Evaluating the potential public health impact of a Staphylococcus aureus vaccine through use of population-based surveillance for invasive methicillin-resistant S. aureus disease in the United States

Cynthia A. Lucero, Jeffrey Hageman, Elizabeth R. Zell, Sandra Bulens, Joelle Nadle, Susan Petit, Ken Gershman, Susan Ray, Lee H. Harrison, Ruth Lynfield, Ghinwa Dumyati, John M. Townes, William Schaffner, Scott K. Fridkin

Research output: Contribution to journalArticlepeer-review

19 Scopus citations

Abstract

We evaluated the potential effects of a hypothetical vaccine in preventing invasive methicillin-resistant Staphylococcus aureus (MRSA) disease in the United States. Using an active, population-based surveillance program, we estimated baseline disease rates in the United States and compared three distinct vaccination strategies which targeted adults ≥65 years of age, persons at risk for recurrent invasive infection, and patients at hospital discharge. The strategies were projected to reduce the burden of invasive MRSA disease by 12.1%, 13.9% and 17.6%, respectively; with the strategy of vaccinating both adults ≥65 years of age and all adults at hospital discharge having the greatest impact per dose. Our data suggest that availability of an effective S. aureus vaccine could result in substantial reductions in invasive MRSA disease incidence. As candidate vaccines are evaluated, these data will be important in determining the optimal vaccination strategy.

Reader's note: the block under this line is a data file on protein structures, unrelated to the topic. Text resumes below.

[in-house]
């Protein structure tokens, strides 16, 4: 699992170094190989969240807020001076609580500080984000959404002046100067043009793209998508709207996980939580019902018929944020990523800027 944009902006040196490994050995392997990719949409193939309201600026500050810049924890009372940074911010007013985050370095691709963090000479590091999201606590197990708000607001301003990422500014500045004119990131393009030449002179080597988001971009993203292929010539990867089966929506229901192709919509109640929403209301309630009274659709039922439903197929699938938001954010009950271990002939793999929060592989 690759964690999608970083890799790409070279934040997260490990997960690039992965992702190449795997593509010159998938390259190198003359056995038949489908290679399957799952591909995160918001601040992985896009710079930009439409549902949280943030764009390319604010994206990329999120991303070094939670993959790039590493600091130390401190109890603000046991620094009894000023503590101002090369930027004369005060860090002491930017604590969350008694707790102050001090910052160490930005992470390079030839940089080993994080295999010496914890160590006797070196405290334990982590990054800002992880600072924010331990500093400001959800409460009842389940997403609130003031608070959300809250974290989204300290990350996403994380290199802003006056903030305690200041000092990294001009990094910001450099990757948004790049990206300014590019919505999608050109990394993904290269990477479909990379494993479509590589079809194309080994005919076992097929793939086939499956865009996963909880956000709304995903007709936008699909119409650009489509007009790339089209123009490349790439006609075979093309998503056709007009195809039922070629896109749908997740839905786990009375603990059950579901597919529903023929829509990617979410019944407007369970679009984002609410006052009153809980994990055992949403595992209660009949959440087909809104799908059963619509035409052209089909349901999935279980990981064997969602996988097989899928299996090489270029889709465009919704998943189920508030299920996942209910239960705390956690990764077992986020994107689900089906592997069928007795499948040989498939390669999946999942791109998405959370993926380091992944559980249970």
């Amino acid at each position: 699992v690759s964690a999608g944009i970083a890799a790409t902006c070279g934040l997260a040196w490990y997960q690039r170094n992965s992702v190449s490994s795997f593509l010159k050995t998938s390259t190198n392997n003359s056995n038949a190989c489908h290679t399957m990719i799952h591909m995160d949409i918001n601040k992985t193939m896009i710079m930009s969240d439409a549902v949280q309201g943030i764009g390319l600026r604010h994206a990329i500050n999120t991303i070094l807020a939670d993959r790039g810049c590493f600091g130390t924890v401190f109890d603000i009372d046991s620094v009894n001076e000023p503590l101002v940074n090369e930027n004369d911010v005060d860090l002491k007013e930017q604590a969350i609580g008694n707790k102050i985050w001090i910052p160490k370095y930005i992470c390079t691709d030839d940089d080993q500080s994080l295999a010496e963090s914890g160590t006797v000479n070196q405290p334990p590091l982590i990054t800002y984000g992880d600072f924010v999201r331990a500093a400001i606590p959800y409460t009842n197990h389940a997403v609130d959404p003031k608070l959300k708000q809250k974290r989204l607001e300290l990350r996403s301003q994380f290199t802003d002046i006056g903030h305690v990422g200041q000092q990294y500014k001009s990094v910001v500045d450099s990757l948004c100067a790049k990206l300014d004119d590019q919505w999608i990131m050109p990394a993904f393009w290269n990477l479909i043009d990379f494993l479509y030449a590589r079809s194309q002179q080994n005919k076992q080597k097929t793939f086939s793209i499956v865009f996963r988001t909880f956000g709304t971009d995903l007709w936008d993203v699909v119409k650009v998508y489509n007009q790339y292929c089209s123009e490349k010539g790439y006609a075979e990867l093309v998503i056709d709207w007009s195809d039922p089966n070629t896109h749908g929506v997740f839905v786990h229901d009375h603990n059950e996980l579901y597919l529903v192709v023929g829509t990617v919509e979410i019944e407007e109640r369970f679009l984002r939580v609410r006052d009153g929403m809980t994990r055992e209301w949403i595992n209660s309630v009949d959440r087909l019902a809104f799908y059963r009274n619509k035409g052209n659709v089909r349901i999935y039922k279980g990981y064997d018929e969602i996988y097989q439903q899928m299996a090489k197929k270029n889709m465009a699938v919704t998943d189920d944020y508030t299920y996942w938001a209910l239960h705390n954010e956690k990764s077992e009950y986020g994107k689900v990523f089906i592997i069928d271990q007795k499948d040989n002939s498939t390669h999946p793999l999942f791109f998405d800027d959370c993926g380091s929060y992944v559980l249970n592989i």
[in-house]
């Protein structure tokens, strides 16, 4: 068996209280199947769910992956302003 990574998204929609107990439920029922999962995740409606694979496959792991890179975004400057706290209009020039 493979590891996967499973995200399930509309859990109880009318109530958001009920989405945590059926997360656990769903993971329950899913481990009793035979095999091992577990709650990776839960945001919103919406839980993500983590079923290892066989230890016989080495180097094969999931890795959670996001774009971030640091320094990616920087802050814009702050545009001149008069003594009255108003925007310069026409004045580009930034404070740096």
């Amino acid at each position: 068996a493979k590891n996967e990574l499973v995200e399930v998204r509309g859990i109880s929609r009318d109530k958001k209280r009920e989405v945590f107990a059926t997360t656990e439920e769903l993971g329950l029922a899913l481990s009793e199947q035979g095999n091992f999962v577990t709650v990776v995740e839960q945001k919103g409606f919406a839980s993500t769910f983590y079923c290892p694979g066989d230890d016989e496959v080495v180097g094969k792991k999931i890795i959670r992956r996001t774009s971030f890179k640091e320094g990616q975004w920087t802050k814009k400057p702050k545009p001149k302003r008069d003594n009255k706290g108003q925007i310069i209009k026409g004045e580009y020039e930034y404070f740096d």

Original languageEnglish (US)
Pages (from-to)5061-5068
Number of pages8
JournalVaccine
Volume27
Issue number37
DOIs
StatePublished - Aug 13 2009

Keywords

  • Methicillin-resistant Staphylococcus aureus
  • Potential benefits
  • Staphylococcal vaccines

ASJC Scopus subject areas

  • Molecular Medicine
  • Immunology and Microbiology(all)
  • veterinary(all)
  • Public Health, Environmental and Occupational Health
  • Infectious Diseases

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